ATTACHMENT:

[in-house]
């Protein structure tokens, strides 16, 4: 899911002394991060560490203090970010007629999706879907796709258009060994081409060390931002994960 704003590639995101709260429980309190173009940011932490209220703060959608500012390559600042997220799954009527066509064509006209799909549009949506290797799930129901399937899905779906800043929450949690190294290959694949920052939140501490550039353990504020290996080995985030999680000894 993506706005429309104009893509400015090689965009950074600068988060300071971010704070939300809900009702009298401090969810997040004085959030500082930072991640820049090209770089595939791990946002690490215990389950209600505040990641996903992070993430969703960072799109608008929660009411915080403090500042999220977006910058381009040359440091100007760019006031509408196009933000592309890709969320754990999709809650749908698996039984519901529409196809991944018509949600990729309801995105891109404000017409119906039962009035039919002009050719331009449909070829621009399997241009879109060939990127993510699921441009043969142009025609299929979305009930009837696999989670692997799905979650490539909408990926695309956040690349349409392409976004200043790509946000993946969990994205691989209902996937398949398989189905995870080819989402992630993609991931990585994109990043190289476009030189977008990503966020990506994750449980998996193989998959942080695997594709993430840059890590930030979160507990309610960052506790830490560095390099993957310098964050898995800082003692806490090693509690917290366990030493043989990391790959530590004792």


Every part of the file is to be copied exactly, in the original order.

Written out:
[in-house]
């Protein structure tokens, strides 16, 4: 899911002394991060560490203090970010007629999706879907796709258009060994081409060390931002994960 704003590639995101709260429980309190173009940011932490209220703060959608500012390559600042997220799954009527066509064509006209799909549009949506290797799930129901399937899905779906800043929450949690190294290959694949920052939140501490550039353990504020290996080995985030999680000894 993506706005429309104009893509400015090689965009950074600068988060300071971010704070939300809900009702009298401090969810997040004085959030500082930072991640820049090209770089595939791990946002690490215990389950209600505040990641996903992070993430969703960072799109608008929660009411915080403090500042999220977006910058381009040359440091100007760019006031509408196009933000592309890709969320754990999709809650749908698996039984519901529409196809991944018509949600990729309801995105891109404000017409119906039962009035039919002009050719331009449909070829621009399997241009879109060939990127993510699921441009043969142009025609299929979305009930009837696999989670692997799905979650490539909408990926695309956040690349349409392409976004200043790509946000993946969990994205691989209902996937398949398989189905995870080819989402992630993609991931990585994109990043190289476009030189977008990503966020990506994750449980998996193989998959942080695997594709993430840059890590930030979160507990309610960052506790830490560095390099993957310098964050898995800082003692806490090693509690917290366990030493043989990391790959530590004792």